Because of staining and the pattern of the turn-ins on one of these pages it appears to have originally been the back flyleaf. The book overall was severely stained, the pages were soiled and in tattered condition. There were numerous tears throughout and some pages had large areas of loss. Most of the stains were of a yellow orange slightly translucent color characteristic of oily substances such as grease or fat; the placement on the pages fell where handling would have occurred and likely were the result of dirty fingers turning pages.
The watercolor drawings are on the recto side of every page and have been rendered in a limited but apparently a good quality palate. The scenes were often done first in pencil and then colored in. Over some colored areas the artist applied a glazing to enrich the depth of some of the colors. This glazing was crazed in areas where it was applied thicker, but generally it was in good condition. Conditions in a prison during the Civil War could not have been conducive to neat artistic creativity. It appears as if Omenhauser was rushed or simply failed to wait sufficiently long enough to allow some of the painting to dry thoroughly.
As a result some pigment offset onto the opposing page and in other cases paper has stuck to the surface of the drawings. The white pigment that Omenhauser used was white lead (14 & 34) (basic lead carbonate) that had darkened from exposure to pollutants to an orange yellow in some areas and to a brownish black color in others. Flesh tones darkened, as well, as a result of having had white lead as a component of the color mixture.
The conservation of this volume was to be very conservative in its approach. There is significant telltale history in the various stains of the textblock paper. The artist certainly wasn't able to wash his hands every time he worked on the book and many of the stains look like oxidized grease which could be indicative of the conditions under which this book was created. One can imagine
Omenhauser , carrying this book around with him, stopping to paint a scene, eating something, then continuing without washing his hands thus leaving the oils that later oxidized staining the paper. Prior to any treatment the book was collated, photographed and paginated in pencil. It then was disassembled and dry-cleaned with crumbled Stadtler Mars eraser. This was simply to remove minor surface dirt; it did little to visibly change the appearance of the pages.
I was preparing to mend the sections when it became obvious that there was something wrong in the order of the pages. Observing the patterns of staining and the offsetting of pigment on the verve of many pages that didn't correspond with opposing pages led me to the discovery that the book was completely out of its original order. That is when the detective work began and the importance of the minute stains and tiny flecks of pigment came to light allowing me to uncover a nearly complete revision of the order of the book. For instance when the book arrived in the lab page 2 originally had been page 48, page 3 originally had been 23, page 4 had been 50, 5-51, 6-24, 7-49, 8-2 and so on.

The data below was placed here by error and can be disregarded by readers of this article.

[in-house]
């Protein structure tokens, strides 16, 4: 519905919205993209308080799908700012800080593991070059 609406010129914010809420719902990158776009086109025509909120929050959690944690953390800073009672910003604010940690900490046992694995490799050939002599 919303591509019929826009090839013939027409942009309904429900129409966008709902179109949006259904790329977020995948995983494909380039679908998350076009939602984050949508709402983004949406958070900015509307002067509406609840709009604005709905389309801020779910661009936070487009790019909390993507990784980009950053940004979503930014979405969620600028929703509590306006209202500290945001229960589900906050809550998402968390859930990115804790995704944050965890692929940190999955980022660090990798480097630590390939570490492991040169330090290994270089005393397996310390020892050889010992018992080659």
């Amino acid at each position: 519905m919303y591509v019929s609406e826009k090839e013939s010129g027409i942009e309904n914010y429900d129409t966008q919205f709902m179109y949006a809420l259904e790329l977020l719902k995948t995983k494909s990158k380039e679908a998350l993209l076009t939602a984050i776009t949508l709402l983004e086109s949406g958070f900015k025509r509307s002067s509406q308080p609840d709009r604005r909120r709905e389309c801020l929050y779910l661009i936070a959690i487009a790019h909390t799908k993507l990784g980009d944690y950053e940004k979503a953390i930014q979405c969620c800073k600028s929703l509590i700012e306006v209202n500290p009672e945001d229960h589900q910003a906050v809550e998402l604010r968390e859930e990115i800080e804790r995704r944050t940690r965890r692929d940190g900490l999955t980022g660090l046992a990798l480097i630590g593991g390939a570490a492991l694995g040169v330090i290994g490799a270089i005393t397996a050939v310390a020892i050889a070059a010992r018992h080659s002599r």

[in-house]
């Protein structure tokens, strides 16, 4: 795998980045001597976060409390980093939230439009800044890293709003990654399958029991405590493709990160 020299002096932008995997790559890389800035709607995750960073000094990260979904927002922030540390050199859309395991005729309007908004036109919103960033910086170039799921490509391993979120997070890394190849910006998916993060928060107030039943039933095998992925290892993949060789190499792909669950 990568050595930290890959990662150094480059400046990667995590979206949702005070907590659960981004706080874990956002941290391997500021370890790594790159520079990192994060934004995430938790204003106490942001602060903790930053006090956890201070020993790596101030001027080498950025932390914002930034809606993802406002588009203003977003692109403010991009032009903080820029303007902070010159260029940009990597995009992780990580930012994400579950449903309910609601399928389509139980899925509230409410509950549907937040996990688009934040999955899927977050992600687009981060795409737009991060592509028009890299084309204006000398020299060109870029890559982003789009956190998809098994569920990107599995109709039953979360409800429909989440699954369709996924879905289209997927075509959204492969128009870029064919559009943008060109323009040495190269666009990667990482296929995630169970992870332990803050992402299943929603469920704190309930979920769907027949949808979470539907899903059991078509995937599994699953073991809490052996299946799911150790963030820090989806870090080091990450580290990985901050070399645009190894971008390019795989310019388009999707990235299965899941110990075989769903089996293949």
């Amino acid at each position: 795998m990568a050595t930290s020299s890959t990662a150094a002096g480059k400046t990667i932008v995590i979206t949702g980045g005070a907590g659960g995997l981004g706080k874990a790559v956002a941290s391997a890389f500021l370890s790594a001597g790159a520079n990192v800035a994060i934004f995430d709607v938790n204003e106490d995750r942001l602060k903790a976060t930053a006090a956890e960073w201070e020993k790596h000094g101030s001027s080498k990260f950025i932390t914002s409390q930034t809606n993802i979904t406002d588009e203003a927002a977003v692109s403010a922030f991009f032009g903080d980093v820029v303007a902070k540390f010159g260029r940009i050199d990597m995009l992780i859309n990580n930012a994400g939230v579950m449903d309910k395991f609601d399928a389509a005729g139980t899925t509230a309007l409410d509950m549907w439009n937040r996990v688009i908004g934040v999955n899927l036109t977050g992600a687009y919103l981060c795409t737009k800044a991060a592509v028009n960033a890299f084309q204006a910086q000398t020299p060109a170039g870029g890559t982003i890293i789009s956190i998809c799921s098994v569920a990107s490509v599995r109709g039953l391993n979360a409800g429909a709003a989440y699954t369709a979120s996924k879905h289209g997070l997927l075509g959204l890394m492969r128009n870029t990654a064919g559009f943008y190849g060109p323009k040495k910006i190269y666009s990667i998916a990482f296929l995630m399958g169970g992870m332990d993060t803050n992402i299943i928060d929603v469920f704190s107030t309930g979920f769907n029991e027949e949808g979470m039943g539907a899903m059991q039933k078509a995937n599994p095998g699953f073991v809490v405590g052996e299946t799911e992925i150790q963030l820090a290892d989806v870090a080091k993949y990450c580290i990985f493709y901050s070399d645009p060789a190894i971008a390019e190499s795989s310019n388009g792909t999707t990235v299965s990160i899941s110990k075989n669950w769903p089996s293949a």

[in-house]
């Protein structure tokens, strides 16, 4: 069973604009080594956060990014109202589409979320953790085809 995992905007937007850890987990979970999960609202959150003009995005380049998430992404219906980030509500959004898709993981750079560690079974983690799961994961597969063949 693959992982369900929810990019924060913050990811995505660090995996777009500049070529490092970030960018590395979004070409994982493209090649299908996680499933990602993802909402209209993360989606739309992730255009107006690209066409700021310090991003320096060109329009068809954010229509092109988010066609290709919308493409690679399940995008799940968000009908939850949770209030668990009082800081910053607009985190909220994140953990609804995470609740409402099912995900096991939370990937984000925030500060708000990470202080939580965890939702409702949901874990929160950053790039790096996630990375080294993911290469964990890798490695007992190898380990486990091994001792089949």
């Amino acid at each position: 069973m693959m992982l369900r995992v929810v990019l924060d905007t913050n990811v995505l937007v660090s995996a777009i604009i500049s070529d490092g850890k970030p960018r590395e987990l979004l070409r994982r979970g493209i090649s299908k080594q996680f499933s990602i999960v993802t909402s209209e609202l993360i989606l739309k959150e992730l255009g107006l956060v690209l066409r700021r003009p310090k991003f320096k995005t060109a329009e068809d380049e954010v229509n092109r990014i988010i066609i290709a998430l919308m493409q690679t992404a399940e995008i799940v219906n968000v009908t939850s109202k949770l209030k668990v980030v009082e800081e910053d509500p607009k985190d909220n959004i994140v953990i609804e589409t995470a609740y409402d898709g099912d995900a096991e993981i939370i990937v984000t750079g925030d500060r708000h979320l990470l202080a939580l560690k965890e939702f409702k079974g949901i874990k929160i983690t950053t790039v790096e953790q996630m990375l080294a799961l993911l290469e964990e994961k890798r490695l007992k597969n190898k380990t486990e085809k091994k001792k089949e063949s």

I reordered the first 30 pages in the same sequence as they had been when originally painted. After that there are pages missing that made the sequence a bit more difficult to ascertain. Some groups of paintings could be related to each other, but placement of those groups in the book was ultimately based on speculation.
But once the order had been established as best as possible, Terry Wallis, a conservator for the Library of Congress helped continue with this project by undertaking the mending of the book. The folds were guarded, tears mended, and small corner losses were filled with various Japanese papers and Zin Shofu wheat starch paste. We chose not to tone the in fills or to infill the largest losses, mainly because they didn't pose a potential threat to the handling of the book and aesthetically a large infill could have diminished the historical evidence of what this book physically had been through.
To the textblock a section of new handmade endpapers were added. It then was resewn on two cords and placed in a dark blue calfskin 1/4 leather binding with decorated paper sides made similar in color and pattern to the original paste papers. The original cover was housed in a tray in a clamshell box under the finished new binding.